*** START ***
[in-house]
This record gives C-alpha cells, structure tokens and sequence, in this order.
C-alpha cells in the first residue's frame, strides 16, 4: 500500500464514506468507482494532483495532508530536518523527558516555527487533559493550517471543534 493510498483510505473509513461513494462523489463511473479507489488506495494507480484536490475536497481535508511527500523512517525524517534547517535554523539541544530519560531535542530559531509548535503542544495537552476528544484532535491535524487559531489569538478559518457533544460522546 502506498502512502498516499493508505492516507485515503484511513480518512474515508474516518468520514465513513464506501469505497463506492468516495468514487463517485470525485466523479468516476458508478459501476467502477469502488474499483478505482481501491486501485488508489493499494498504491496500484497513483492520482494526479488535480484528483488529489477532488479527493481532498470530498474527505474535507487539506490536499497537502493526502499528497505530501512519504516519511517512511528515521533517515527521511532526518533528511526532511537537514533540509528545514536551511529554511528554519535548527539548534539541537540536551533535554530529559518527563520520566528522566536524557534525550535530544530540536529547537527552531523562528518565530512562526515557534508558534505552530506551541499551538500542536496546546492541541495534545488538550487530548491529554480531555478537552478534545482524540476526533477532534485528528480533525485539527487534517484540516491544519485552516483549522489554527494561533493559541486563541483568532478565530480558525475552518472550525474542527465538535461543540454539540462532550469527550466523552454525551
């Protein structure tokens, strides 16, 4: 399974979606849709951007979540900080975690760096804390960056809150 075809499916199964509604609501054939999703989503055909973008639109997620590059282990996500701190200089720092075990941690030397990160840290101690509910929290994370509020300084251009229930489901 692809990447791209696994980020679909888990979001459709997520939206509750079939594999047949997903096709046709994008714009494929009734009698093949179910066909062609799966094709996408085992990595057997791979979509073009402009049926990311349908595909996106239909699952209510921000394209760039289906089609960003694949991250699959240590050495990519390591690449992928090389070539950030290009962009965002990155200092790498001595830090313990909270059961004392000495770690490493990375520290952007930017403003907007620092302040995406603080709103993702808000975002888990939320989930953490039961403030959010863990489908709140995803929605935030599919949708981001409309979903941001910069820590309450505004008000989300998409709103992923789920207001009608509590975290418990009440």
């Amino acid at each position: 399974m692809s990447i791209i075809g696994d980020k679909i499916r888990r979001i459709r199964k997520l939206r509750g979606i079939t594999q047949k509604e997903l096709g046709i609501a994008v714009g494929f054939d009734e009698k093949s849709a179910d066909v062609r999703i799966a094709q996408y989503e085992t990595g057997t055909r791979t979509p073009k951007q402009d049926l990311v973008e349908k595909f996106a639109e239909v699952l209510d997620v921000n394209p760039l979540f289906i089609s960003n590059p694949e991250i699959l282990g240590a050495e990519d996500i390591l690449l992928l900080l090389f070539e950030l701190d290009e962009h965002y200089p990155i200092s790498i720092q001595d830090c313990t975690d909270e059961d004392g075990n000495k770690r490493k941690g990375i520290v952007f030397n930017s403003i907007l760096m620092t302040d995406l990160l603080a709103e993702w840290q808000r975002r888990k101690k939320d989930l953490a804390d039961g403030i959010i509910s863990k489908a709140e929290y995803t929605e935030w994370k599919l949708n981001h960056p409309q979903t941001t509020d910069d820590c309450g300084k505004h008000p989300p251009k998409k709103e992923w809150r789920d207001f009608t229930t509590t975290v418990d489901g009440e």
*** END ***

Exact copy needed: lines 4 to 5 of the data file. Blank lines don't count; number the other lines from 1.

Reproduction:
């Protein structure tokens, strides 16, 4: 399974979606849709951007979540900080975690760096804390960056809150 075809499916199964509604609501054939999703989503055909973008639109997620590059282990996500701190200089720092075990941690030397990160840290101690509910929290994370509020300084251009229930489901 692809990447791209696994980020679909888990979001459709997520939206509750079939594999047949997903096709046709994008714009494929009734009698093949179910066909062609799966094709996408085992990595057997791979979509073009402009049926990311349908595909996106239909699952209510921000394209760039289906089609960003694949991250699959240590050495990519390591690449992928090389070539950030290009962009965002990155200092790498001595830090313990909270059961004392000495770690490493990375520290952007930017403003907007620092302040995406603080709103993702808000975002888990939320989930953490039961403030959010863990489908709140995803929605935030599919949708981001409309979903941001910069820590309450505004008000989300998409709103992923789920207001009608509590975290418990009440």
């Amino acid at each position: 399974m692809s990447i791209i075809g696994d980020k679909i499916r888990r979001i459709r199964k997520l939206r509750g979606i079939t594999q047949k509604e997903l096709g046709i609501a994008v714009g494929f054939d009734e009698k093949s849709a179910d066909v062609r999703i799966a094709q996408y989503e085992t990595g057997t055909r791979t979509p073009k951007q402009d049926l990311v973008e349908k595909f996106a639109e239909v699952l209510d997620v921000n394209p760039l979540f289906i089609s960003n590059p694949e991250i699959l282990g240590a050495e990519d996500i390591l690449l992928l900080l090389f070539e950030l701190d290009e962009h965002y200089p990155i200092s790498i720092q001595d830090c313990t975690d909270e059961d004392g075990n000495k770690r490493k941690g990375i520290v952007f030397n930017s403003i907007l760096m620092t302040d995406l990160l603080a709103e993702w840290q808000r975002r888990k101690k939320d989930l953490a804390d039961g403030i959010i509910s863990k489908a709140e929290y995803t929605e935030w994370k599919l949708n981001h960056p409309q979903t941001t509020d910069d820590c309450g300084k505004h008000p989300p251009k998409k709103e992923w809150r789920d207001f009608t229930t509590t975290v418990d489901g009440e």